MADE IN JAMAICA
Directed and written
by Jerome Laperrousaz
Starring Elephant Man,
Bunny Wailer, Capleton
Earlier this year, Martin Scorsese announced that, having directed documentaries on Bob Dylan and the Rolling Stones, he was going to turn his attention to reggae legend Bob Marley. The Marley family gave him its blessing, but the artist and director are still an odd fit - though no more strange a subject for Scorsese perhaps than Edith Wharton or the Dalai Lama. A more likely candidate to helm such a doc might be French filmmaker Jerome Laperrousaz, whose first feature, 1980's Third World: Prisoner in the Street, was a portrait of the titular reggae band. Third World appears again in Laperrousaz's latest, Made in Jamaica, an affectionate if largely unsatisfying exploration of the musical genre's evolution.
Laperrousaz's approach is unusual and, at first, compelling. He forgoes voice-over and archival footage, relying entirely on recent interviews and, most impressively, musical sequences performed live to camera. In such a fashion, the film profiles about 20 musicians, from dancehall legend Elephant Man to stalwarts like Bunny Wailer and Toots and the Maytals.
Reggae is often referred to as Jamaica's blues, and, fittingly, the film begins with the 2005 murder of one of its more popular proponents, a dancehall dancer named Bogle. From there, Laperrousaz paints a fairly comprehensive portrait of the reggae scene, with its roots in Jamaica's ghettos and seemingly as plagued by internecine warfare as American hip hop was in the 1990s. Chronology's not a priority - older figures such as Gregory Isaacs appear alongside younger bloods such as Bounty Killer - and the film proceeds alongside thematic lines rather than temporal ones. However, you can almost feel the filmmakers ticking off a checklist of talking points: violence, religion, colonialism, sexism.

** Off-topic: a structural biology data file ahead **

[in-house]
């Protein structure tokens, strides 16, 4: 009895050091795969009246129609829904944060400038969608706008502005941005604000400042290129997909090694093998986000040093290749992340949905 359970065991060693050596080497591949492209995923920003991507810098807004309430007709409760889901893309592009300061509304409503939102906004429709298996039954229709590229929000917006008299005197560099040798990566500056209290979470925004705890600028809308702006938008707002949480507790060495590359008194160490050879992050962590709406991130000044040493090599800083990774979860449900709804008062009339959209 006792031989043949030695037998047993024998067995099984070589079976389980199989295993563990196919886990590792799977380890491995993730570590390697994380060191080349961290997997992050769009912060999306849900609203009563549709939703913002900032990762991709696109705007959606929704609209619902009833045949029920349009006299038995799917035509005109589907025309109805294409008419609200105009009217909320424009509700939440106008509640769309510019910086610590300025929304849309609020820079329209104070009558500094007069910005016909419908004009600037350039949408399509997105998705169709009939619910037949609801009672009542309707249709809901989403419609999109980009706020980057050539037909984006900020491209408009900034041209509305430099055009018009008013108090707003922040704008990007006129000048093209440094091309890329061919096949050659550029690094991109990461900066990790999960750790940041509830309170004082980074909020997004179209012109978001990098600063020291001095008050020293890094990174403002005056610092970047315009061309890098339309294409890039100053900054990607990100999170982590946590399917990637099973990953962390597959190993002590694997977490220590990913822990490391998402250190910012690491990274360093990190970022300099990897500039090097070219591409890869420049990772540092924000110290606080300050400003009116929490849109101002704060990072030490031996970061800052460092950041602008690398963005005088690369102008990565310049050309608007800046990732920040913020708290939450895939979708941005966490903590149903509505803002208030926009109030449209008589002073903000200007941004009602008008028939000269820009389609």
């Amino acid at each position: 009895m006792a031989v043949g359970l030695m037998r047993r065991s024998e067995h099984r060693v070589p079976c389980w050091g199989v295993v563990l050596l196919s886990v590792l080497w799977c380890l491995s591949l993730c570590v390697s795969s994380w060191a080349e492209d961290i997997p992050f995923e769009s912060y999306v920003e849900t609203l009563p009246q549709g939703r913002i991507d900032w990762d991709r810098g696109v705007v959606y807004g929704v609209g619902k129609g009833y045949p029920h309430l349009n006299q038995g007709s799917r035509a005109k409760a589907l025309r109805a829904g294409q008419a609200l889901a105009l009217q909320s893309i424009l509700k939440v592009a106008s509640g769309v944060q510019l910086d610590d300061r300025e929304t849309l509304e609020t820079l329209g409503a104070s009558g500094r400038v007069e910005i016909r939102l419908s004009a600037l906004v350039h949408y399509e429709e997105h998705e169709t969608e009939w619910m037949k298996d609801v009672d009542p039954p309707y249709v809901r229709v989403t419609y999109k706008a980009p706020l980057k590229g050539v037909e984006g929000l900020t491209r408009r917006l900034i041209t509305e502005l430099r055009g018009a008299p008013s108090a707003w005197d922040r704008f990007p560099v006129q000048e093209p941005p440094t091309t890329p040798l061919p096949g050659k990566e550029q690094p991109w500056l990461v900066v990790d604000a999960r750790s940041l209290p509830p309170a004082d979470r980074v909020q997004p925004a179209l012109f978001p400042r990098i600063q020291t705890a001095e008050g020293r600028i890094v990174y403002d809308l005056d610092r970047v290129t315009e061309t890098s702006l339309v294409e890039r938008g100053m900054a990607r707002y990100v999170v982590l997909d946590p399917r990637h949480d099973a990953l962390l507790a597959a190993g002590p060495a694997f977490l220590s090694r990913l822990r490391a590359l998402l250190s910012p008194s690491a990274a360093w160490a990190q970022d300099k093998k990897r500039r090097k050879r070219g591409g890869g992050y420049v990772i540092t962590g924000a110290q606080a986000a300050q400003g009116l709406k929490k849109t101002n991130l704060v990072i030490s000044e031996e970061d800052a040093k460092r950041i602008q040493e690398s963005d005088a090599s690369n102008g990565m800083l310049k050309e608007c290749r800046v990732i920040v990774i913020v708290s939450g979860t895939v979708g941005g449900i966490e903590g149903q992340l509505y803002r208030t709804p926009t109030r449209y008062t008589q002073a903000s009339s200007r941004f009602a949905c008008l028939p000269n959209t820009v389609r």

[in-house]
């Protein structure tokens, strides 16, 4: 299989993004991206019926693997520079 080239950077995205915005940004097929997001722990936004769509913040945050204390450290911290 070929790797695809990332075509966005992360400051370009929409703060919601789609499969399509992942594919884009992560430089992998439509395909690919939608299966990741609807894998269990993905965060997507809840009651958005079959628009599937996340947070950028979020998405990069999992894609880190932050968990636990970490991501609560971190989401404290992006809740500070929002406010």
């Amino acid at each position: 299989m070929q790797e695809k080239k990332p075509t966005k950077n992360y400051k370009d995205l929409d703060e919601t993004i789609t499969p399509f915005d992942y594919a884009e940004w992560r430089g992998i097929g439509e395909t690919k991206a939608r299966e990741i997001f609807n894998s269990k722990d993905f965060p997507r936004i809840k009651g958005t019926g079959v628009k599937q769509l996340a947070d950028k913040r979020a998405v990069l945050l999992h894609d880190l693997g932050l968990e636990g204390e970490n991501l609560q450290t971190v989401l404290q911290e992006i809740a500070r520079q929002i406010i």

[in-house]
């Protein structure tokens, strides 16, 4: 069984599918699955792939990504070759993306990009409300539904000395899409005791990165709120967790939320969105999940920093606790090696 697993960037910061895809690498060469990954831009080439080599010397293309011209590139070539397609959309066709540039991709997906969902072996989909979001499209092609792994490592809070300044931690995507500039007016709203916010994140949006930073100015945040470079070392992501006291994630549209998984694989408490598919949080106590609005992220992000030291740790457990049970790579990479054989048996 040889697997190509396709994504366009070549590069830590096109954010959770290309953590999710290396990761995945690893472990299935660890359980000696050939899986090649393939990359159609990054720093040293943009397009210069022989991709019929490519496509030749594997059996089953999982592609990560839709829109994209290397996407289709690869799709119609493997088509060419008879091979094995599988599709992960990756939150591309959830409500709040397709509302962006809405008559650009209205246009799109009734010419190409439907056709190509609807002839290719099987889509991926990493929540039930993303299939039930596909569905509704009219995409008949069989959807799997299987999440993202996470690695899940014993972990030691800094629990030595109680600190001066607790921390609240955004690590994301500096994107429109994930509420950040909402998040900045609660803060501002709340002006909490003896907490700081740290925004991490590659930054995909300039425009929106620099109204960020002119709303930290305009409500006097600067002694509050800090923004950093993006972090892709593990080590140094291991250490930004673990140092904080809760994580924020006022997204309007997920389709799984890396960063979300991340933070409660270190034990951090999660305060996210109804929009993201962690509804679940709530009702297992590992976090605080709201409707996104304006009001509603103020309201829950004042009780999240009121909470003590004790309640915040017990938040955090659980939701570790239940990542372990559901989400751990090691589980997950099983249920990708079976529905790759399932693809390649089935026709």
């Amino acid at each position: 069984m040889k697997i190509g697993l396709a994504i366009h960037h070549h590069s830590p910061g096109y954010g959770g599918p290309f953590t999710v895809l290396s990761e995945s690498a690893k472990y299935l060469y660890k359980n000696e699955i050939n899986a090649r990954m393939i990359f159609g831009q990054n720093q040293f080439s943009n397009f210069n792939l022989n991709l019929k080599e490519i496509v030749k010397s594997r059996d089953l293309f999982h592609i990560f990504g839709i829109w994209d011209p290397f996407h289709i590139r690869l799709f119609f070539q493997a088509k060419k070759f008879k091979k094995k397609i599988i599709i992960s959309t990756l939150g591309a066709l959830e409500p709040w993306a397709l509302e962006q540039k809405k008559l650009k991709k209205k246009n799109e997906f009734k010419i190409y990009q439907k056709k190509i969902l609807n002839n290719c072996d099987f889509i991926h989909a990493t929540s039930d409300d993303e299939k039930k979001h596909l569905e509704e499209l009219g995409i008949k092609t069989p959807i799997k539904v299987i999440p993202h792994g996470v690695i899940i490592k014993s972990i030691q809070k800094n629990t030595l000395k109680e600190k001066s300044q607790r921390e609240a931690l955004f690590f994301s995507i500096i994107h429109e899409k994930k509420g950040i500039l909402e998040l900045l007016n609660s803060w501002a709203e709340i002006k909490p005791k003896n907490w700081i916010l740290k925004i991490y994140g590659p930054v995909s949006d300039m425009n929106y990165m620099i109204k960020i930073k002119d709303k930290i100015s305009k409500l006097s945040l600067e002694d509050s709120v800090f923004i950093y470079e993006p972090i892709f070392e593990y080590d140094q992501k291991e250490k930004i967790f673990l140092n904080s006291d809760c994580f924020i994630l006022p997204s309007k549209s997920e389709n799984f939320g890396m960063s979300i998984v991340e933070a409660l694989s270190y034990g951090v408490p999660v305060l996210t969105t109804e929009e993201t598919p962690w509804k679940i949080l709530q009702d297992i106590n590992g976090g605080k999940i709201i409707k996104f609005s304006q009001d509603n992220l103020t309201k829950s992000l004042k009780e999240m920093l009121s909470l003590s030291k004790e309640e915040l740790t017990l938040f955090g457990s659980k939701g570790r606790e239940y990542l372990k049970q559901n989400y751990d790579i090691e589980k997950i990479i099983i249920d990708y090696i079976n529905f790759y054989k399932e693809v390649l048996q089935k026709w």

But performances are the film's focus, and Laperrousaz is content to sit back and let the musicians do their stuff. How much you enjoy Made in Jamaica will depend entirely on how much you enjoy reggae. No devotee, I was good for about 45 minutes. (Fiercer, faster dancehall is more my taste; as Elephant Man describes it, "Reggae is the culture, but dancehall is like rock 'n' roll.") Nonetheless, Laperrousaz has remarkable access, and this pitches the film somewhere between Wim Wenders' Buena Vista Social Club and Michel Gondry's Block Party.
But unlike Gondry's film, Made in Jamaica lacks a Dave Chappelle to liven it up and guide you through the music. Curious gaps might mystify connoisseurs - none of the Marleys are interviewed, and there is no real discussion of the intersection of hip hop and Jamaican music (Elephant Man, for example, is on Diddy's record label) nor input from experts - sociologists, historians or critics.
Laperrousaz's own lack of analysis deprives the film of context and a needed point of view. His film is about flow, not flow charts, and if you can go with that, well, then everything will be all right.